Population Commission: FDA to declare contraceptives as non-abortifacient

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  • The FDA is in its final stage of evaluation for these 51 contraceptives.

Metro Manila (CNN Philippines, November 2) — The Philippines is one step closer to making family planning options available again.

The Commission on Population announced on Thursday that the Food and Drug Administration (FDA) is set declare contraceptives non-abortifacient. The move, the population commission said, will "effectively lift" a temporary restraining order that put a hold on the distribution and renewing of permits for contraceptives for women.

"The [FDA] is about to finish its evaluation per Supreme Court decision of 51 contraceptives and will be issuing a resolution anytime soon," the Commission on Population said in a statement.

"Contraceptives found non-abortifacient will then be issued Certificates of Product Registration," it added.

Among the 51 contraceptives up for recertification are implants like Implanon and Implanon NXT; injectables like Protec, the intrauterine devices Mirena and Securit-T; and pills or oral contraceptives like Estrelle, Daphne, Yasmin, and Nordette among others.

Officials of the Department of Health (DOH) have also finalized revised Implementing Rules and Regulations for the Reproductive Health Law. Under the rules, written parental consent is needed for minors to access contraceptives, and healthcare service providers who fail or refuse to disseminate information regarding programs and services due to religious reasons must provide evidence of their beliefs so that they will not be punished.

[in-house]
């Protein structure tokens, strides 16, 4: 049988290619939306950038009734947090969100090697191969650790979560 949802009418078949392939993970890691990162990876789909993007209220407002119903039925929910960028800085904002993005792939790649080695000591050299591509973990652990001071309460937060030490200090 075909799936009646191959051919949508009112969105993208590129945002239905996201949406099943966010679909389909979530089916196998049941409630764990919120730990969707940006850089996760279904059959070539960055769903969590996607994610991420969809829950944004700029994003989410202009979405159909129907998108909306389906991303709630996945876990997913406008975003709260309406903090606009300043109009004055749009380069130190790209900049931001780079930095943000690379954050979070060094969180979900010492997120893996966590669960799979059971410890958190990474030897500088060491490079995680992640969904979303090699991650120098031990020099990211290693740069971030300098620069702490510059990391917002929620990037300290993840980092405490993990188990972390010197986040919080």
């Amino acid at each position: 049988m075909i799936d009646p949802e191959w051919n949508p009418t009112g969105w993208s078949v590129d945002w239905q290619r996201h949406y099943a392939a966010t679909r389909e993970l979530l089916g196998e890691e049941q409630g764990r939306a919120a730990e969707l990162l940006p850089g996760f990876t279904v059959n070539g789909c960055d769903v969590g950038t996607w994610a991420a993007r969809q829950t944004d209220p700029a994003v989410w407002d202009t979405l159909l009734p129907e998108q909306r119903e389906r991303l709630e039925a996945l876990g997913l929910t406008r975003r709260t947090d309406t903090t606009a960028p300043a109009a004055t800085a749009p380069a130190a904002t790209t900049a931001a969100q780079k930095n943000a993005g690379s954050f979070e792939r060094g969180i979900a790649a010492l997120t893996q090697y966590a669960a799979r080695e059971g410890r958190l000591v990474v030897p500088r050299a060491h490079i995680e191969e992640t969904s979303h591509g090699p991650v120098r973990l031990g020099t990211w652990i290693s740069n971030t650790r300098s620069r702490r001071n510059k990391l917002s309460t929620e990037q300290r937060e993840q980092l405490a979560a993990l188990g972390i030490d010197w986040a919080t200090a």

"The twin actions of the FDA and DOH have put the RPRH law back on track to full implementation," said population commission executive director Dr. Juan A. Perez III, referring to the Reproductive Health Law.

Malacanang celebrated the update on Thursday, adding the resolution "should have been done a long time ago."

"This is the only thing that the Supreme Court wants anyway so that we can fully implement the RH Law... The President is fully committed to enforcing [it]," said newly appointed Presidential Spokesperson Harry Roque.

The full implementation of the Reproductive Health Law is among the 10 main points of President Rodrigo Duterte's socio-economic agenda.

This was stalled In June 2015, after pro-life groups claimed that contraceptives were abortifacient. In response to this, the Supreme Court issued a temporary restraining order halting the distribution of implants. The FDA was also prohibited from providing or renewing certificates for contraceptive drugs and devices, leaving the licenses of some reproductive supplies to expire over time.

Related: This might be your last year to access birth control

Only 17 contraceptives are still available in the market, with at least 12 expected to expire in 2018, said the Commission on Population.

LIST: Contraceptives affected by Supreme Court TRO

Women's rights groups slammed the decision. POPCOM, which is tasked with leading population management in the country, also previously called for the lifting of TRO.

The high court denied a motion for reconsideration this year, but in its decision wrote:  "The [TRO] would be deemed lifted if the questioned drugs and devices are found not abortifacient."

Related: Supreme Court asks for proof of contraceptive safety; FDA to comply

A statement from FDA said the agency formed a technical working group to re-evaluate reproductive health products. The 60-day review period began in August this year, right after a 10-day period allowing interested parties to submit petitions and evidence on whether the products were abortifacient or not.

The lifting of the temporary restraining order will also allow the Department of Health to distribute over 200,000 implants in their inventory before they expire in September next year.